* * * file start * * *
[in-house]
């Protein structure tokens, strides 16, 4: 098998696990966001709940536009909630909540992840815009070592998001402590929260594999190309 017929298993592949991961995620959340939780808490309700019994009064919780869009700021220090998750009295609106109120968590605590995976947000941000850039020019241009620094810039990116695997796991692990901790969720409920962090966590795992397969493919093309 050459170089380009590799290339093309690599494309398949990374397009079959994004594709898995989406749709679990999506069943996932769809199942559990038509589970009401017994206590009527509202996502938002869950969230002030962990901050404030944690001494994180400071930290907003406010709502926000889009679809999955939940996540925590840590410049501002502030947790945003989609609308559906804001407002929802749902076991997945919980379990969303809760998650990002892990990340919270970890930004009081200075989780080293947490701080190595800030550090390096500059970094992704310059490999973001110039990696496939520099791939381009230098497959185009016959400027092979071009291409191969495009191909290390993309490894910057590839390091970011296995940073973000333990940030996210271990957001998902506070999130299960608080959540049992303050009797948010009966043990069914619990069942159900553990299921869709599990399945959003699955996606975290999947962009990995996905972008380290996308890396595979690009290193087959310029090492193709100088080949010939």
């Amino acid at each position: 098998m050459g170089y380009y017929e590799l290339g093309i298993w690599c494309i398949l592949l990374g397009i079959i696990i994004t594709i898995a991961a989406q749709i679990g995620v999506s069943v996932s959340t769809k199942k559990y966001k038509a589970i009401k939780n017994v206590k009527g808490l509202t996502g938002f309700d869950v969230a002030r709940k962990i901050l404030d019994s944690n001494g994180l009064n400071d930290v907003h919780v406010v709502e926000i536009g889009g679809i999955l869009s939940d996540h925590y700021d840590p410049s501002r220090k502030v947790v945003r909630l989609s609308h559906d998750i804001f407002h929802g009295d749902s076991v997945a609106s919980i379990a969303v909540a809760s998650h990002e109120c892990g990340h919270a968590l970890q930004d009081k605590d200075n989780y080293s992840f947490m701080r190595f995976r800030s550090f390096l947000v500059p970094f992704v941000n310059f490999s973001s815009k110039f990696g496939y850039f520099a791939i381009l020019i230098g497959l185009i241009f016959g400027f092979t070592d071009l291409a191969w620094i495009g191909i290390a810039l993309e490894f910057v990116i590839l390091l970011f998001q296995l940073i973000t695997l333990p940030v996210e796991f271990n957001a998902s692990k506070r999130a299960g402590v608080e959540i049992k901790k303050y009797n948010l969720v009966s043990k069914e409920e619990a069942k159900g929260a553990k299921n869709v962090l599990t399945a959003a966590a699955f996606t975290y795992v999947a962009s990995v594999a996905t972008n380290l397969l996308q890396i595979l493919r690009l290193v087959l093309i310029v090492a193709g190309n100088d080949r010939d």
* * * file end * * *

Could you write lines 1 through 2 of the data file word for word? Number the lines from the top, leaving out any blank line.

[in-house]
């Protein structure tokens, strides 16, 4: 098998696990966001709940536009909630909540992840815009070592998001402590929260594999190309 017929298993592949991961995620959340939780808490309700019994009064919780869009700021220090998750009295609106109120968590605590995976947000941000850039020019241009620094810039990116695997796991692990901790969720409920962090966590795992397969493919093309 050459170089380009590799290339093309690599494309398949990374397009079959994004594709898995989406749709679990999506069943996932769809199942559990038509589970009401017994206590009527509202996502938002869950969230002030962990901050404030944690001494994180400071930290907003406010709502926000889009679809999955939940996540925590840590410049501002502030947790945003989609609308559906804001407002929802749902076991997945919980379990969303809760998650990002892990990340919270970890930004009081200075989780080293947490701080190595800030550090390096500059970094992704310059490999973001110039990696496939520099791939381009230098497959185009016959400027092979071009291409191969495009191909290390993309490894910057590839390091970011296995940073973000333990940030996210271990957001998902506070999130299960608080959540049992303050009797948010009966043990069914619990069942159900553990299921869709599990399945959003699955996606975290999947962009990995996905972008380290996308890396595979690009290193087959310029090492193709100088080949010939």